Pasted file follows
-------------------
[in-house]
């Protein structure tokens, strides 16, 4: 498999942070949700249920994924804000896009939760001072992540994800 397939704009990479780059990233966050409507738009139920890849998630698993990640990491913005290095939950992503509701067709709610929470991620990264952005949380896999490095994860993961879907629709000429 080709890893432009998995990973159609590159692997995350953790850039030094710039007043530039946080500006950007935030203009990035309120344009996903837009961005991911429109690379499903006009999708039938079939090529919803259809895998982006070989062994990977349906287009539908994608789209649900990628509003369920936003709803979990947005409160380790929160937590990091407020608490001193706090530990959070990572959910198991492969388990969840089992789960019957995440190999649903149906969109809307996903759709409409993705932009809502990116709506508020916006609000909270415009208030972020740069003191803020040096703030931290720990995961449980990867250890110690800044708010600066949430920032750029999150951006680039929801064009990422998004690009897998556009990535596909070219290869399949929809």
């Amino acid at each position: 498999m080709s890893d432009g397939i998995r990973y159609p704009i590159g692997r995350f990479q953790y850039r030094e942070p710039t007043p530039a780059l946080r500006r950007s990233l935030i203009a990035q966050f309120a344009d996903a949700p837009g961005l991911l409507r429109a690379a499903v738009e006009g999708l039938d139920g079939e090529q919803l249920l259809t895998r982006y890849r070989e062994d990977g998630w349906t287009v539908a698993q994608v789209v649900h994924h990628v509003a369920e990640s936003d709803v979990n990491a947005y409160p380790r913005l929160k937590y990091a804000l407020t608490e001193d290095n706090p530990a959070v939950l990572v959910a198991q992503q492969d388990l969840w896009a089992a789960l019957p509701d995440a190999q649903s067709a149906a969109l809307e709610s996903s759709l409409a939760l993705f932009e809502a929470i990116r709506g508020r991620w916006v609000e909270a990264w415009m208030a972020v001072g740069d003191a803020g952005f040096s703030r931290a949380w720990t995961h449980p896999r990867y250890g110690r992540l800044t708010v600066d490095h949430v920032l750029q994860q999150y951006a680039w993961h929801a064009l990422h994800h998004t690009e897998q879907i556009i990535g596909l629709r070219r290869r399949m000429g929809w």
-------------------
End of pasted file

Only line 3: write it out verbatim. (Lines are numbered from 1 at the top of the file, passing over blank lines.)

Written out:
């Amino acid at each position: 498999m080709s890893d432009g397939i998995r990973y159609p704009i590159g692997r995350f990479q953790y850039r030094e942070p710039t007043p530039a780059l946080r500006r950007s990233l935030i203009a990035q966050f309120a344009d996903a949700p837009g961005l991911l409507r429109a690379a499903v738009e006009g999708l039938d139920g079939e090529q919803l249920l259809t895998r982006y890849r070989e062994d990977g998630w349906t287009v539908a698993q994608v789209v649900h994924h990628v509003a369920e990640s936003d709803v979990n990491a947005y409160p380790r913005l929160k937590y990091a804000l407020t608490e001193d290095n706090p530990a959070v939950l990572v959910a198991q992503q492969d388990l969840w896009a089992a789960l019957p509701d995440a190999q649903s067709a149906a969109l809307e709610s996903s759709l409409a939760l993705f932009e809502a929470i990116r709506g508020r991620w916006v609000e909270a990264w415009m208030a972020v001072g740069d003191a803020g952005f040096s703030r931290a949380w720990t995961h449980p896999r990867y250890g110690r992540l800044t708010v600066d490095h949430v920032l750029q994860q999150y951006a680039w993961h929801a064009l990422h994800h998004t690009e897998q879907i556009i990535g596909l629709r070219r290869r399949m000429g929809w």